Health

Revenue targets, management staff making doctors pawns in corporate hospitals: Study

‘Corporate hospitals have reduced patients to factories’

 
By DTE Staff
Published: Monday 24 February 2020
Photo: publicdomainpictures.net

The increasing trend of doctors opting for a job with corporate hospitals, instead of starting their own ventures, is changing the paradigm of the profession’s malpractices, a recent paper by the BMJ has said.

The paper has been authored by Shweta Marathe of Pune-based non-profit ‘SATHI’ and researchers at King’s College London.

“Because of targets, (diagnostic) machines require 1,000 patients or investigations per month. So, it definitely involves a lot of unnecessary investigations,” the paper quoted a Maharashtra-based ophthalmologist to show the extent of ‘targets’ being given to doctors working in corporate hospitals.

A doctor who missed targets for two consecutive months, received a verbal or written memo, and a warning that his or her contract could be terminated. “At the time of contract renewal, the commercial value of the doctor is assessed on the revenue they have generated for the hospital,” the paper read.  

The success rate of converting outpatients to inpatients by recommending an unnecessary procedure had become significant for meeting targets in big hospitals.

The authors quoted a doctor as saying that if the inpatient revenue was less than outpatient revenue, doctors were asked, Why is it so? Were you not convincing enough?”

Insurance came into play too. “This situation is compounded by growing use of private insurance to pay for healthcare and attitudes that see this insurance as legitimising irrational provision of care,” the paper said. 

The trend of referrals from single-doctor clinics to other hospitals fetched them a commission had been commonplace in Maharashtra, the authors noted. But now, it was not just about the commission but its scale. The paper quoted a gynaecologist as saying since the bills of corporate hospitals were much bigger the crumbs were bigger too.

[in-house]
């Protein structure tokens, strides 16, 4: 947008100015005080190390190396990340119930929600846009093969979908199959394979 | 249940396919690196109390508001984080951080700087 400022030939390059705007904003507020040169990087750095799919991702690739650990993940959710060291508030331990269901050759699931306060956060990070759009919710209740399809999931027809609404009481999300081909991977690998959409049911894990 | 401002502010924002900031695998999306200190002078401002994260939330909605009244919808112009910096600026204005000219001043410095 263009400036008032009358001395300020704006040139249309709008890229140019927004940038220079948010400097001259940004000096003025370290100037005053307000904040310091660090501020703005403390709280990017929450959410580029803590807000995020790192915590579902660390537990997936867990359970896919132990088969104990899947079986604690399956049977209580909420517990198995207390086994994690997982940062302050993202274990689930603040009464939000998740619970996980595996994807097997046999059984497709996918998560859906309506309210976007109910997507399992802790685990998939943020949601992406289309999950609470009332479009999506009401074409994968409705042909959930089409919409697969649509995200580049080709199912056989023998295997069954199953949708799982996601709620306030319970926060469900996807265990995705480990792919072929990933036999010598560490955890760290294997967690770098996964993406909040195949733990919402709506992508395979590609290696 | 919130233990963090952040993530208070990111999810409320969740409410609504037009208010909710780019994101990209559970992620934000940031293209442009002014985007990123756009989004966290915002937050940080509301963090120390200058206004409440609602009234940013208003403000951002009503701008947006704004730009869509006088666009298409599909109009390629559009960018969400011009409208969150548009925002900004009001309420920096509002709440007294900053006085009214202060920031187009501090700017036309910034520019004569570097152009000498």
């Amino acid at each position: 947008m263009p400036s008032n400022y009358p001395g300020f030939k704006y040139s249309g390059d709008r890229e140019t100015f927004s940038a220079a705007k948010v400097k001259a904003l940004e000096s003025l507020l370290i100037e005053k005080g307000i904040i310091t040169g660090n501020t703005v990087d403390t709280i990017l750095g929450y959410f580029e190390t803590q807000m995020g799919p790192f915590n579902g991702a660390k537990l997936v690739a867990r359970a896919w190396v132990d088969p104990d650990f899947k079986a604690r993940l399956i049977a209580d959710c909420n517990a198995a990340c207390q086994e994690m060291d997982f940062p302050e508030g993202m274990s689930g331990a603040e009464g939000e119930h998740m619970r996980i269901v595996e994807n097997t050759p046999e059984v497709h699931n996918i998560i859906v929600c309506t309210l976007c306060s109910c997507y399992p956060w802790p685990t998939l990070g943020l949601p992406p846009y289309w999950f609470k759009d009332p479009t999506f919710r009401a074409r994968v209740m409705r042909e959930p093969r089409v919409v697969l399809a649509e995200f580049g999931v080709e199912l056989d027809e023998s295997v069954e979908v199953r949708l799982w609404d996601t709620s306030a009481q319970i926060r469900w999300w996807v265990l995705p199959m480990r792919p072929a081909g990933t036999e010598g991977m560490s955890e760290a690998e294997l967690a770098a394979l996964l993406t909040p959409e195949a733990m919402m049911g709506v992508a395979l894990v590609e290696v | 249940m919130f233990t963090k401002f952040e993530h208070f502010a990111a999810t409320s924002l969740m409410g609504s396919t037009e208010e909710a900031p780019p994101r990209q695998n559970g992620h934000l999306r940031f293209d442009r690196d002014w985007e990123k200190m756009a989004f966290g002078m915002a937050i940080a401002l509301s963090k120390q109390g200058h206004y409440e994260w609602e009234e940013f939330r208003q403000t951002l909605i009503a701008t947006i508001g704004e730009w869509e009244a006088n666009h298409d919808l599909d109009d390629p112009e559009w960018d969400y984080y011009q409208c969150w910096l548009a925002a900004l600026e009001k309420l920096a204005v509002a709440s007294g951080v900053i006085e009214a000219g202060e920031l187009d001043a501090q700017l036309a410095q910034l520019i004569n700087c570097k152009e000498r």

The big hospitals were hiring management graduates to maximise their profits and the doctors lamented that they had no say in front of them.

“Respondents felt these staff prioritised financial concerns over the realities of healthcare — in ways that left one urologist comparing such hospitals to patient ‘factories’. The comment from a retired state health official that ‘doctors are pawns, they are supposed to be the conduit to earn money’, reflects a commonly voiced cynicism about the healthcare industry and its ways of working,” the paper read. 

But hospitals did not always have an upper hand. There were ‘star doctors’ who did not enter into full-time contracts with any single hospital but rather worked with multiple hospitals as they cashed in on their reputation.

“Respondents noted that hospitals will charge higher fees from patients in order to accommodate the increased cost of employing star doctors,” the paper said, adding one such ‘star doctor’ was even made trustee of a hospital so that he did not leave it. 

The ambition to make more and more money was also leading to wastage of resources. The central government had been stressing on increasing MBBS seats and producing more doctors so that their shortage can be mitigated.

However, the paper said that after completing MBBS, they took a master’s degree in business administration, law or hospital management and pursued careers in related industries like pharmaceuticals, health insurance or the medical devices industry to make more money.

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